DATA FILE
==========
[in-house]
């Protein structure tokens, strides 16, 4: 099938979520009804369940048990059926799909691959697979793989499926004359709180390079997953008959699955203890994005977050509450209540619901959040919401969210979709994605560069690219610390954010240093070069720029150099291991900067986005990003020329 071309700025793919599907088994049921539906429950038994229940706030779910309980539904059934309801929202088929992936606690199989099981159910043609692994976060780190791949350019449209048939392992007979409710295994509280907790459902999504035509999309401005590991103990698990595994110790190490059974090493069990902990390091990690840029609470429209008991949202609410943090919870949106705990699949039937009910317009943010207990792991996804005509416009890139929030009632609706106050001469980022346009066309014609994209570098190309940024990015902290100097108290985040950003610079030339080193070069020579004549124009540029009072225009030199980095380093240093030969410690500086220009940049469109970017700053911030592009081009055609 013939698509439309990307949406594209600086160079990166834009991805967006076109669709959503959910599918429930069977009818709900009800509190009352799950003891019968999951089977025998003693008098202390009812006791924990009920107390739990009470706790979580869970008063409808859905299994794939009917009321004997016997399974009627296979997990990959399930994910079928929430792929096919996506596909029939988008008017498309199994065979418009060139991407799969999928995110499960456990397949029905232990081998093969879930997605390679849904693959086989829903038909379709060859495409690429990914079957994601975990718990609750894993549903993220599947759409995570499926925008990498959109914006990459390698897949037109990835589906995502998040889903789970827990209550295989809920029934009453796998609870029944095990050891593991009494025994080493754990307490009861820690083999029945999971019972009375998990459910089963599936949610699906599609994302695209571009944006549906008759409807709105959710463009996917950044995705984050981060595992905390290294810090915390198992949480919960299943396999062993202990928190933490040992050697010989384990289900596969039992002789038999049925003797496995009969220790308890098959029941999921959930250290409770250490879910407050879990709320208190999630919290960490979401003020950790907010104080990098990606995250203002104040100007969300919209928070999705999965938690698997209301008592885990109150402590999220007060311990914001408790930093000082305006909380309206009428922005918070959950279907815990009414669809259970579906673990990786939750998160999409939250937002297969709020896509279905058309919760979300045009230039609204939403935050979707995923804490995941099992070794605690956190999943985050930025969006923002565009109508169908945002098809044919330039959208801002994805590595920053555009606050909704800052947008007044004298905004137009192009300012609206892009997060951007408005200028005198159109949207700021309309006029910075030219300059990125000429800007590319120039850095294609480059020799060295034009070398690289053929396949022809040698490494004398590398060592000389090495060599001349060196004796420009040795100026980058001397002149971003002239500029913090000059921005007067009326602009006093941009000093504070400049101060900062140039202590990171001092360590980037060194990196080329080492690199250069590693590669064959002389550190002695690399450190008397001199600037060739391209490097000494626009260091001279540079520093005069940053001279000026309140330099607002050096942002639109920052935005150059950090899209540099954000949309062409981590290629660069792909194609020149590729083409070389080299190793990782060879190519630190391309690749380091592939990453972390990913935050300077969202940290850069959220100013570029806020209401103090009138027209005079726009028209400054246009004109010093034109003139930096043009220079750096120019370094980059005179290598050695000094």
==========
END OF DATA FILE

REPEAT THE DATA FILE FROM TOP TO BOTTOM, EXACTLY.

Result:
[in-house]
């Protein structure tokens, strides 16, 4: 099938979520009804369940048990059926799909691959697979793989499926004359709180390079997953008959699955203890994005977050509450209540619901959040919401969210979709994605560069690219610390954010240093070069720029150099291991900067986005990003020329 071309700025793919599907088994049921539906429950038994229940706030779910309980539904059934309801929202088929992936606690199989099981159910043609692994976060780190791949350019449209048939392992007979409710295994509280907790459902999504035509999309401005590991103990698990595994110790190490059974090493069990902990390091990690840029609470429209008991949202609410943090919870949106705990699949039937009910317009943010207990792991996804005509416009890139929030009632609706106050001469980022346009066309014609994209570098190309940024990015902290100097108290985040950003610079030339080193070069020579004549124009540029009072225009030199980095380093240093030969410690500086220009940049469109970017700053911030592009081009055609 013939698509439309990307949406594209600086160079990166834009991805967006076109669709959503959910599918429930069977009818709900009800509190009352799950003891019968999951089977025998003693008098202390009812006791924990009920107390739990009470706790979580869970008063409808859905299994794939009917009321004997016997399974009627296979997990990959399930994910079928929430792929096919996506596909029939988008008017498309199994065979418009060139991407799969999928995110499960456990397949029905232990081998093969879930997605390679849904693959086989829903038909379709060859495409690429990914079957994601975990718990609750894993549903993220599947759409995570499926925008990498959109914006990459390698897949037109990835589906995502998040889903789970827990209550295989809920029934009453796998609870029944095990050891593991009494025994080493754990307490009861820690083999029945999971019972009375998990459910089963599936949610699906599609994302695209571009944006549906008759409807709105959710463009996917950044995705984050981060595992905390290294810090915390198992949480919960299943396999062993202990928190933490040992050697010989384990289900596969039992002789038999049925003797496995009969220790308890098959029941999921959930250290409770250490879910407050879990709320208190999630919290960490979401003020950790907010104080990098990606995250203002104040100007969300919209928070999705999965938690698997209301008592885990109150402590999220007060311990914001408790930093000082305006909380309206009428922005918070959950279907815990009414669809259970579906673990990786939750998160999409939250937002297969709020896509279905058309919760979300045009230039609204939403935050979707995923804490995941099992070794605690956190999943985050930025969006923002565009109508169908945002098809044919330039959208801002994805590595920053555009606050909704800052947008007044004298905004137009192009300012609206892009997060951007408005200028005198159109949207700021309309006029910075030219300059990125000429800007590319120039850095294609480059020799060295034009070398690289053929396949022809040698490494004398590398060592000389090495060599001349060196004796420009040795100026980058001397002149971003002239500029913090000059921005007067009326602009006093941009000093504070400049101060900062140039202590990171001092360590980037060194990196080329080492690199250069590693590669064959002389550190002695690399450190008397001199600037060739391209490097000494626009260091001279540079520093005069940053001279000026309140330099607002050096942002639109920052935005150059950090899209540099954000949309062409981590290629660069792909194609020149590729083409070389080299190793990782060879190519630190391309690749380091592939990453972390990913935050300077969202940290850069959220100013570029806020209401103090009138027209005079726009028209400054246009004109010093034109003139930096043009220079750096120019370094980059005179290598050695000094």